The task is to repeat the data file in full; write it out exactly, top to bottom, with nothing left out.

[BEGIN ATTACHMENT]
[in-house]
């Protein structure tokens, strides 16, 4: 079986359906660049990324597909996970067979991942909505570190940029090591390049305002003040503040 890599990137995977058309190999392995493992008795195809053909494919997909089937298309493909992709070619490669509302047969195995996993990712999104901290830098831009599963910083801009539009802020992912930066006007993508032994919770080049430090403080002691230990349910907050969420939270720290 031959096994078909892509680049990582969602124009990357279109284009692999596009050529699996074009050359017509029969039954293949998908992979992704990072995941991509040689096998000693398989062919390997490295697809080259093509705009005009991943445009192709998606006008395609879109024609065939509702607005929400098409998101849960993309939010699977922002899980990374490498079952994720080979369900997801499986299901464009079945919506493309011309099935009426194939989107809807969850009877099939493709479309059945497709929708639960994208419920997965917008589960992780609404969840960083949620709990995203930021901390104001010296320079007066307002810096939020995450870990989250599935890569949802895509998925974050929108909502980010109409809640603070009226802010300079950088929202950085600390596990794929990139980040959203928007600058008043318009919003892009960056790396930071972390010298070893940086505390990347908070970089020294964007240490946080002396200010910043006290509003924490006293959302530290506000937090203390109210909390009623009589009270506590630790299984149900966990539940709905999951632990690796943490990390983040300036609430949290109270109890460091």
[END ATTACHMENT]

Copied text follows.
[in-house]
């Protein structure tokens, strides 16, 4: 079986359906660049990324597909996970067979991942909505570190940029090591390049305002003040503040 890599990137995977058309190999392995493992008795195809053909494919997909089937298309493909992709070619490669509302047969195995996993990712999104901290830098831009599963910083801009539009802020992912930066006007993508032994919770080049430090403080002691230990349910907050969420939270720290 031959096994078909892509680049990582969602124009990357279109284009692999596009050529699996074009050359017509029969039954293949998908992979992704990072995941991509040689096998000693398989062919390997490295697809080259093509705009005009991943445009192709998606006008395609879109024609065939509702607005929400098409998101849960993309939010699977922002899980990374490498079952994720080979369900997801499986299901464009079945919506493309011309099935009426194939989107809807969850009877099939493709479309059945497709929708639960994208419920997965917008589960992780609404969840960083949620709990995203930021901390104001010296320079007066307002810096939020995450870990989250599935890569949802895509998925974050929108909502980010109409809640603070009226802010300079950088929202950085600390596990794929990139980040959203928007600058008043318009919003892009960056790396930071972390010298070893940086505390990347908070970089020294964007240490946080002396200010910043006290509003924490006293959302530290506000937090203390109210909390009623009589009270506590630790299984149900966990539940709905999951632990690796943490990390983040300036609430949290109270109890460091």